A day after Greece’s president warned about the possibility of bank runs, Greek political leaders on Wednesday began forming a caretaker government before new elections next month that could lead the rudderless country to exit the euro, a prospect that has already sent jitters sweeping through world markets.
Greek state television said that the date for a new round of elections had been set for June 17, though by early Wednesday no official announcement had yet been made.
After the failure of the last-ditch attempt to form a unity government that would honor the country’s commitments to its foreign lenders, President Karolos Papoulias began planning for a caretaker government until the vote, with Panayiotis Pikramenos taking the helm, state television reported.
Mr. Pikramenos, the head of one of Greece’s three highest courts, visited the presidential mansion on Wednesday afternoon to be officially appointed. In a televised conversation between the two men, Mr. Pikramenos said the role was “a great burden” but thanked the president for “putting your trust in me.” Mr. Pikramenos, whose name means “embittered,” added wistfully that he had perhaps the most appropriate name for the job.
The call for new elections shuddered across the euro zone, where concerns flared that rising anti-bailout forces in Greece’s Parliament could lead the nation to default on its debts, setting off new troubles in Portugal and Ireland, which are also highly indebted and rely on foreign loans.
While the new French president, François Hollande, was in Germany to express his concerns about excessive austerity with Chancellor Angela Merkel, the dissolution of the Greek state accelerated. Mr. Papoulias told party leaders on Tuesday that nearly $900 million had been pulled from Greek banks on Monday alone, and that the Greek central bank had warned of “a great fear that could develop into a panic.”
“The next two days things will get worse,” Mr. Papoulias said.
Since the end of 2009, when the crisis first hit, Greeks have withdrawn an estimated $4 billion in savings a month from the country’s banks, according to the country’s central bank, and $6.5 billion was pulled in January alone. Such fears are certain to provide the backdrop for an election campaign in which the two once-dominant parties, the Socialists and New Democracy, attempt to win voters back after collapsing at the polls.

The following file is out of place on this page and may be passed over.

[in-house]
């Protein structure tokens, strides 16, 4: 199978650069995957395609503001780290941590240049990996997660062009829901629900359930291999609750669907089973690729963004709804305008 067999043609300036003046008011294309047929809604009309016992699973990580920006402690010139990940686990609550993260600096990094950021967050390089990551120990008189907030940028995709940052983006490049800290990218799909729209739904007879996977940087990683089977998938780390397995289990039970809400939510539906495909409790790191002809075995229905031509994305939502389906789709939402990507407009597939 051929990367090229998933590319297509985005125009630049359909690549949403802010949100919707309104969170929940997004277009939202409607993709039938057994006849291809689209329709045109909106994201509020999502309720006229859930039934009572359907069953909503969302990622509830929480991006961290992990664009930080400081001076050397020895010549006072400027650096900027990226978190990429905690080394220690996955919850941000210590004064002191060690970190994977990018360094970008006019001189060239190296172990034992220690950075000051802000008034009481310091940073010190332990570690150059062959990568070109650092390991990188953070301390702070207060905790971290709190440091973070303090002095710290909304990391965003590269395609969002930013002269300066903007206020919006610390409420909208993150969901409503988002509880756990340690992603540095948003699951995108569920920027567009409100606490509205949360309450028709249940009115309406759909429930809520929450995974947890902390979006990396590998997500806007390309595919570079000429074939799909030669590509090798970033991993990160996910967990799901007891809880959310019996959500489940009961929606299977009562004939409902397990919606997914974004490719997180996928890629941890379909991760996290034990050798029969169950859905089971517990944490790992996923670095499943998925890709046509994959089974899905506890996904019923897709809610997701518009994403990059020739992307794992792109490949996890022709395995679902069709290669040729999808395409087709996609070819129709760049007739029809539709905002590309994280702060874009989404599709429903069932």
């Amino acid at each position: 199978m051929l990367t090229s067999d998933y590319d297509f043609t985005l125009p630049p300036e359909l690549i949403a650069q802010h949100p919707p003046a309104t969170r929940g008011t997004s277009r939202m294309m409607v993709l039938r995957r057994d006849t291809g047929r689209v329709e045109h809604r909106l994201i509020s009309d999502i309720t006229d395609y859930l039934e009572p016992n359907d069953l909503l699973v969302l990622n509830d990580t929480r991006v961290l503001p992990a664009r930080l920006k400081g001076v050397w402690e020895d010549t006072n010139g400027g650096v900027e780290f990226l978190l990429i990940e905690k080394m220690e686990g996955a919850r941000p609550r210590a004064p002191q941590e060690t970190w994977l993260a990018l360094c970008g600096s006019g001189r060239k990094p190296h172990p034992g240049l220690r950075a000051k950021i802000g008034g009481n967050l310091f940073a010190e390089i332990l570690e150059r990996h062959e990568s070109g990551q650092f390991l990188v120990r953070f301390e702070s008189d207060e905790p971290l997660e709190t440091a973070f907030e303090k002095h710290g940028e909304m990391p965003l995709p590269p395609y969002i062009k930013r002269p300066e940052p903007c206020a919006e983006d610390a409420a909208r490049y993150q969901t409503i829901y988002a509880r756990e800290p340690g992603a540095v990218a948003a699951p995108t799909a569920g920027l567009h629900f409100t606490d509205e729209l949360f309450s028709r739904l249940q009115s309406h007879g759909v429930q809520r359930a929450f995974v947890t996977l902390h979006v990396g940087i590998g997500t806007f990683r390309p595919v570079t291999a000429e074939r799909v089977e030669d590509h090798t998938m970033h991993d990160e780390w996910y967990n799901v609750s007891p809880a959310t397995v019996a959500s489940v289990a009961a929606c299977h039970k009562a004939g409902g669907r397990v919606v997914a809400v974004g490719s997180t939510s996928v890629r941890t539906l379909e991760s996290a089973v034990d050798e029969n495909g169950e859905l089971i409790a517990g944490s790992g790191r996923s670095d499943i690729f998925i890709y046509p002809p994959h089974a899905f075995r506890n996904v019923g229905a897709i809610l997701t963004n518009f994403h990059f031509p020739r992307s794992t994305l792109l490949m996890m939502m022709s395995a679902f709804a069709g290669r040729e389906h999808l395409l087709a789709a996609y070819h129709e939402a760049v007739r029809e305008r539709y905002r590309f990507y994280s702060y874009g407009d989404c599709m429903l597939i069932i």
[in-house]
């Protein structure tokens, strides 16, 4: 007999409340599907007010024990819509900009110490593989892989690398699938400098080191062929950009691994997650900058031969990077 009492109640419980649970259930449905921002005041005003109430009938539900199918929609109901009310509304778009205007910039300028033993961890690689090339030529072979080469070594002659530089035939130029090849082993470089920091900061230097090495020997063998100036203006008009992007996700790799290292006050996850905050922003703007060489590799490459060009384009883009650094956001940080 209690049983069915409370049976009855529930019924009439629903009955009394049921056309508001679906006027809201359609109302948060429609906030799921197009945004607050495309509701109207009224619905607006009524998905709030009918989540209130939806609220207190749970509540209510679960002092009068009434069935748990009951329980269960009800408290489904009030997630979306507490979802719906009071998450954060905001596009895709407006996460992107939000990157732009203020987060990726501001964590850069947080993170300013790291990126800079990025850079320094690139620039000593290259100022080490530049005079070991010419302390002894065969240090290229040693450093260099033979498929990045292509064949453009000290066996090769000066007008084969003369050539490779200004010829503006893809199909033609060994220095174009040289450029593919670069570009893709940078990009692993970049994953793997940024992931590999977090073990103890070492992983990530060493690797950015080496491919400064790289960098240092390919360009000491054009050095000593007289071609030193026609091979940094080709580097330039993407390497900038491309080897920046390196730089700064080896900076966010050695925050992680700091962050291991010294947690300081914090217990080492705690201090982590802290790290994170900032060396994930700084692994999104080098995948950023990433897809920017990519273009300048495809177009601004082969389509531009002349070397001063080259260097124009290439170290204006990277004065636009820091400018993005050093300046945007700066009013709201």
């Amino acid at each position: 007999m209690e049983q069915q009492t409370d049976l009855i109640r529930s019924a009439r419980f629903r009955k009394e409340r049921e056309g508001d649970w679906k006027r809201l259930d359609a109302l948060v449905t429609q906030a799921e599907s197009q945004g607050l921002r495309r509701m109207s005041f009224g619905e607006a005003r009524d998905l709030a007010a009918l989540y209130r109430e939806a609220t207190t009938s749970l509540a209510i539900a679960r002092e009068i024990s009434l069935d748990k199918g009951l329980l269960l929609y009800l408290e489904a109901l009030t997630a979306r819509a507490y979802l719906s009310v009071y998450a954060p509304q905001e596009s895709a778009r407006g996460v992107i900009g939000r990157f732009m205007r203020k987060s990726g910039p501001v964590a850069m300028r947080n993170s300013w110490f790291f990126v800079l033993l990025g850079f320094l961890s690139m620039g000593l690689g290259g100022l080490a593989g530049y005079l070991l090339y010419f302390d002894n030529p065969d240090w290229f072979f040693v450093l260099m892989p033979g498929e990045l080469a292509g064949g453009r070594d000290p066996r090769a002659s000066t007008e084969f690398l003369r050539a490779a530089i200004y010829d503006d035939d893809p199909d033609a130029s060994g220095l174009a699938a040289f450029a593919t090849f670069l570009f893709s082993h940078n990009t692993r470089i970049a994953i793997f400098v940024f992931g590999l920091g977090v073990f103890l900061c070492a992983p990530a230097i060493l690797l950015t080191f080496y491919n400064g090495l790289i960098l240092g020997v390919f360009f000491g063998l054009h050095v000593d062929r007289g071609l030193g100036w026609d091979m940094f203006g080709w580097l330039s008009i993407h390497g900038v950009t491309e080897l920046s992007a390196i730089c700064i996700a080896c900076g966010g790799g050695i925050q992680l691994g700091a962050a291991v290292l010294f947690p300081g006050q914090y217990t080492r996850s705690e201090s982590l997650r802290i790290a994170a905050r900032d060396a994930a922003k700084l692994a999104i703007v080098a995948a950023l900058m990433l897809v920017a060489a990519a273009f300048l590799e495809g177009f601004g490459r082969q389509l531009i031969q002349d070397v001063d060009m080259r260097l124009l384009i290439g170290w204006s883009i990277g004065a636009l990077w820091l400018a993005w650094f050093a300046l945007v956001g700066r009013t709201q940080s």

While the voting last week was cathartic for many Greeks, the failure to form a government underscored the depth of the troubles the country faces. The debt crisis here last week precipitated the collapse of a political order that helped drive the country into a downward spiral and now seems powerless to steer it out.
“This is the problem of the country,” said Loukas Tsoukalis, the president of the Hellenic Foundation for European and Foreign Policy, a research group in Athens. “On the one hand there is a failed political class, on the other demagogues who ride on anger.”
The developments have exasperated Europe’s wealthy northern tier states, especially Germany. On Tuesday, Mrs. Merkel and Mr. Hollande, in their first joint news conference, said they hoped Greece would stay within the euro. But behind the scenes, the sentiment is growing in Berlin that Greece should be encouraged to exit the euro zone for the greater good of other economies that are more dedicated to mending their tattered finances, including Ireland, Spain and Portugal, said Paul De Grauwe, a professor of economics at the London School of Economics.
“The feeling is that Greece has been a terrible drag on the whole system, and if Greece leaves and we can set up a firewall that will guard against contagion, in the end this may be better for the euro zone,” he said.
Yet the risks of such brinkmanship could run high. No one knows if the financial defenses Europe raised against the possible domino effect of a Greek default or exit will work.
Nor is it clear that the European Central Bank would be willing to spend the hundreds of billions of euros it would take to maintain confidence in the broader European banking system, which still holds piles of sovereign bonds from Greece, Spain, Portugal and other nations that have fallen into difficulty.